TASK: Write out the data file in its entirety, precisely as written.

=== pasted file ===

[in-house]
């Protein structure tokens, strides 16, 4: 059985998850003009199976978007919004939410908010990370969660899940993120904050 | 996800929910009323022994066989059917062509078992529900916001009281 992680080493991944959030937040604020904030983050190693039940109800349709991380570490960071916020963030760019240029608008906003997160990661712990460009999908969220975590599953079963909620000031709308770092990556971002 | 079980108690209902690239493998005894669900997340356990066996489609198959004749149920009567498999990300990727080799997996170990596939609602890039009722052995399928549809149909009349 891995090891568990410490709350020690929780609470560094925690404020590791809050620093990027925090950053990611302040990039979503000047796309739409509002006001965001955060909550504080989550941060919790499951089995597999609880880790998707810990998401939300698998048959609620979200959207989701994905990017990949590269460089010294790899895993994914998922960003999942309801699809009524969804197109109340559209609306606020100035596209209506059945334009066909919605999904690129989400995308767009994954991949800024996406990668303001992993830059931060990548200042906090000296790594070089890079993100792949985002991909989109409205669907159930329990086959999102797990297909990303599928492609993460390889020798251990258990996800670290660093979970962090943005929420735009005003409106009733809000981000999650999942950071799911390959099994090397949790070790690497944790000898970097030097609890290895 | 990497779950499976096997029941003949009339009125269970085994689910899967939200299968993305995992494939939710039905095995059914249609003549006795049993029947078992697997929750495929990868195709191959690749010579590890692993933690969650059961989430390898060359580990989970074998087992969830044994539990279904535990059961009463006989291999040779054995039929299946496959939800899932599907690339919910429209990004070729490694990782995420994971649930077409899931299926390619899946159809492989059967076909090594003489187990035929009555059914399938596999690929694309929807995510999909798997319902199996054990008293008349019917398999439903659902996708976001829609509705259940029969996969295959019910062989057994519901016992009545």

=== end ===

[in-house]
């Protein structure tokens, strides 16, 4: 059985998850003009199976978007919004939410908010990370969660899940993120904050 | 996800929910009323022994066989059917062509078992529900916001009281 992680080493991944959030937040604020904030983050190693039940109800349709991380570490960071916020963030760019240029608008906003997160990661712990460009999908969220975590599953079963909620000031709308770092990556971002 | 079980108690209902690239493998005894669900997340356990066996489609198959004749149920009567498999990300990727080799997996170990596939609602890039009722052995399928549809149909009349 891995090891568990410490709350020690929780609470560094925690404020590791809050620093990027925090950053990611302040990039979503000047796309739409509002006001965001955060909550504080989550941060919790499951089995597999609880880790998707810990998401939300698998048959609620979200959207989701994905990017990949590269460089010294790899895993994914998922960003999942309801699809009524969804197109109340559209609306606020100035596209209506059945334009066909919605999904690129989400995308767009994954991949800024996406990668303001992993830059931060990548200042906090000296790594070089890079993100792949985002991909989109409205669907159930329990086959999102797990297909990303599928492609993460390889020798251990258990996800670290660093979970962090943005929420735009005003409106009733809000981000999650999942950071799911390959099994090397949790070790690497944790000898970097030097609890290895 | 990497779950499976096997029941003949009339009125269970085994689910899967939200299968993305995992494939939710039905095995059914249609003549006795049993029947078992697997929750495929990868195709191959690749010579590890692993933690969650059961989430390898060359580990989970074998087992969830044994539990279904535990059961009463006989291999040779054995039929299946496959939800899932599907690339919910429209990004070729490694990782995420994971649930077409899931299926390619899946159809492989059967076909090594003489187990035929009555059914399938596999690929694309929807995510999909798997319902199996054990008293008349019917398999439903659902996708976001829609509705259940029969996969295959019910062989057994519901016992009545």